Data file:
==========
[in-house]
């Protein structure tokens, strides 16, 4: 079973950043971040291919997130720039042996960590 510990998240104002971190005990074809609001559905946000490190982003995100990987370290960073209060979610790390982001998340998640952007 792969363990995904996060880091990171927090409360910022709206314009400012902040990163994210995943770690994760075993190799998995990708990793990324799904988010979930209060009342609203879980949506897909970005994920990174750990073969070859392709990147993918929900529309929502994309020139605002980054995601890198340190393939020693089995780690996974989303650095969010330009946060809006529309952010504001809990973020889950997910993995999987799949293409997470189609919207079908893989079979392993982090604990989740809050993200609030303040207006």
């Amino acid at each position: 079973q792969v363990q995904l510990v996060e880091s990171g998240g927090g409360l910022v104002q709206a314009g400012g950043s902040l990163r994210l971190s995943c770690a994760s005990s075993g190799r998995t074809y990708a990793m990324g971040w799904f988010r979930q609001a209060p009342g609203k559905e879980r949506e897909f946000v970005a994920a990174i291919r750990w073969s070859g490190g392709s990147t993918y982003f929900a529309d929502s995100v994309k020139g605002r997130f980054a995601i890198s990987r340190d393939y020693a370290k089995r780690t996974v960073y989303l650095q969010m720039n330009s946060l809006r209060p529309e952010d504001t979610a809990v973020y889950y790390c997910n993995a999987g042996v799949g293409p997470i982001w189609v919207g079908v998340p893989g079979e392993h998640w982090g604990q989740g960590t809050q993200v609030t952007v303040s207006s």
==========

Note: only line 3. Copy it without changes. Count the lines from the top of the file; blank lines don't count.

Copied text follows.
């Amino acid at each position: 079973q792969v363990q995904l510990v996060e880091s990171g998240g927090g409360l910022v104002q709206a314009g400012g950043s902040l990163r994210l971190s995943c770690a994760s005990s075993g190799r998995t074809y990708a990793m990324g971040w799904f988010r979930q609001a209060p009342g609203k559905e879980r949506e897909f946000v970005a994920a990174i291919r750990w073969s070859g490190g392709s990147t993918y982003f929900a529309d929502s995100v994309k020139g605002r997130f980054a995601i890198s990987r340190d393939y020693a370290k089995r780690t996974v960073y989303l650095q969010m720039n330009s946060l809006r209060p529309e952010d504001t979610a809990v973020y889950y790390c997910n993995a999987g042996v799949g293409p997470i982001w189609v919207g079908v998340p893989g079979e392993h998640w982090g604990q989740g960590t809050q993200v609030t952007v303040s207006s």